The bulbous glass egg swerved, angled down, rotors chomping air, its haunting blue-flashing siren peeling across the empty night. The alco-probe had scented him! Four minutes to go before the gum would work—he hoped. He depressed the acceleration button, veered into the fast lane, but neglected to look behind.

Find it at

And while you’re there, please check out the archive stories. You’ll find a broad collection of good stories – science fiction, horror, crime noir, western, many with twists in their tails.

Also, the editors of Beat to a Pulp webzine have published a print anthology, appropriately titled Beat to a Pulp Round One, featuring 27 gripping quality tales in 380 pages. You can buy it by clicking on the link on the left, or from Amazon and elsewhere.

Wednesday 17 November 2010

Noir review - The Kill-Off

Jim Thompson (1957)

Ironic that not one of Thompson’s 29 novels was in print in his country (USA) when he died in 1977, at the age of 71. His reputation has since been restored, following on from several of his books being filmed, notably The Getaway and The Killer Inside Me.

Over the years, Luana Devore has used her acid tongue to spread gossip, innuendo and falsehoods about many individuals. She’s living on borrowed time – but who will commit the act and rid the world of the vile woman? The voices are individual and power the story forward to its stark conclusion.

This book is a bravura effort: twelve chapters, each in the first person by a different character from a backwater New England town, Manduwoc. There’s Kossmeyer, the lawyer; Ralph Devore, downtrodden husband of Luana, seeks solace with Danny Lee, the singer; Rags McGuire, the washed up jazz musician employing Danny; Bobbie, wayward son of Doc James Ashton; Hattie, the Negro maid and lover of the doctor and mother of Bobbie; Goofy Gannder, the drunk and incompetent; Henry Clay Williams, county attorney up for re-election; Myra Pavlov, inadequate lover of Bobbie; Pete Pavlov, builder and father of Myra and duped out of thousands by the Devores.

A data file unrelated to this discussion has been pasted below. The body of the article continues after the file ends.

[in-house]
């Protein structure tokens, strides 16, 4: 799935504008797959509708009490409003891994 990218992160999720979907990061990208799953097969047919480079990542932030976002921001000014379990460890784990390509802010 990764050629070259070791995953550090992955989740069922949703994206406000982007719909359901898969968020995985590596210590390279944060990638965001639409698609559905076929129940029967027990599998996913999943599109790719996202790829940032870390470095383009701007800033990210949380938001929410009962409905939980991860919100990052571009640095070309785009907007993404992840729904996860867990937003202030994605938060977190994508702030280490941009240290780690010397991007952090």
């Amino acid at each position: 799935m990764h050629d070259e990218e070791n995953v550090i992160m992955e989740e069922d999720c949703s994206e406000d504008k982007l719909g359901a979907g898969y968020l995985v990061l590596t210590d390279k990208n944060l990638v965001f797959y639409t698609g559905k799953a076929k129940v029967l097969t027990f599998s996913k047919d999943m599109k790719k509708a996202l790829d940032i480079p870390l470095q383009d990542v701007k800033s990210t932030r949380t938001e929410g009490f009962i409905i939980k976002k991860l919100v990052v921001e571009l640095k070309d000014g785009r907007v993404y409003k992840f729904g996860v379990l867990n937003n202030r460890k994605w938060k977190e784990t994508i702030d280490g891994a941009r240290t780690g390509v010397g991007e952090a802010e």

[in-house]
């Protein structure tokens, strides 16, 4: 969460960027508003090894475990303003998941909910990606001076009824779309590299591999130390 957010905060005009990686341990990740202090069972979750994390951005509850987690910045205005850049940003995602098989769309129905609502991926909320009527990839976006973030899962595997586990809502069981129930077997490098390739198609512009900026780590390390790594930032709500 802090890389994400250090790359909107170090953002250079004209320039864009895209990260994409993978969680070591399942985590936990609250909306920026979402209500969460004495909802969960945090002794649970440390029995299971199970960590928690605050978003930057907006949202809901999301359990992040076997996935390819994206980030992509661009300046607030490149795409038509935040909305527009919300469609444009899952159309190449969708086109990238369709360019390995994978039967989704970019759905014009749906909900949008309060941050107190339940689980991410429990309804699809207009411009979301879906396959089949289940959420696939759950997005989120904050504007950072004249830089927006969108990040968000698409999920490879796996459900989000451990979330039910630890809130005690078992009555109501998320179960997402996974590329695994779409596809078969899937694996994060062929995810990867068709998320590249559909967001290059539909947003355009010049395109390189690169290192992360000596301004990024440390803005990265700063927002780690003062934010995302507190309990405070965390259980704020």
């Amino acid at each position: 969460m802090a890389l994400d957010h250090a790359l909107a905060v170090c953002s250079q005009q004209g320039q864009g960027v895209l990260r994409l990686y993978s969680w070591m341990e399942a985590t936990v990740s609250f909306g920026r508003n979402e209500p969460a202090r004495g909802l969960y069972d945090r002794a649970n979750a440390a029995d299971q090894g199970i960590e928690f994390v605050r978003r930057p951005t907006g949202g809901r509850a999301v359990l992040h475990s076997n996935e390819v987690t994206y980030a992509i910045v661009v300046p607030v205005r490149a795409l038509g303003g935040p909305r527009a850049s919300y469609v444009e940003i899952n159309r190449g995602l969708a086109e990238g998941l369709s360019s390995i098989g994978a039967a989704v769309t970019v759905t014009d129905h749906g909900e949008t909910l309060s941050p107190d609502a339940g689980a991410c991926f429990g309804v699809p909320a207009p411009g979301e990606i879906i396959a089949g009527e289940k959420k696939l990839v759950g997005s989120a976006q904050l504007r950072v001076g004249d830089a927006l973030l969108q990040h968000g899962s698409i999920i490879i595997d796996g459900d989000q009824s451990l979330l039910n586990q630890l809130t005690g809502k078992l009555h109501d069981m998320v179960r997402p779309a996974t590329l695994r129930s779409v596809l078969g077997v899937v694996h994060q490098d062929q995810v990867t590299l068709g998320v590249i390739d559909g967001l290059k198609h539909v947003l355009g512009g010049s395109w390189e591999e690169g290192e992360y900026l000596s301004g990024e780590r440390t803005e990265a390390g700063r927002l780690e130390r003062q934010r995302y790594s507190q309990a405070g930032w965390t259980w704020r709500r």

This Corgi paperback(1988) cover accurately depicts the singer Danny Lee, Ralph Devore and Rags McGuire.

Thursday 11 November 2010

BEAT TO A PULP - Round One

Just received my copy of Beat to a Pulp - Round 1 anthology and it's a handsome beast, weighing in at 380 pages with an intimidating cover. Editors David Cranmer and Elaine Ash have assembled a scintillating selection of writers, among them Charles Ardai (founder of Hard Case Crime), award-winners Hilary Davidson, Sophie Litlefield and the mysterious Anonymous-9, Ed Gorman,mutliple western authors Chap O'Keefe and Ian Parnham, and the legendary Robert J Randisi and James Reasoner. Novelist, prolific auhtor and blogger and columnist for Ellery Queen Mystery Magazine, Bill Crider supplies a foreword and comments: '...Nik Morton's "Spend It Now, Pay Later", a chilling near-future tale that makes the "arm and a leg" intrest rate all too real.'

Order this through Amazon or other online bookstores or from your friendly bookshop. 27 tales about drifters, killers, cutlass-swinging pirates, slaughterous simians - pulp fiction with punch.

Thursday 7 October 2010

A Fistful of Legends - Swedish review

Swedish magazine Swingbed: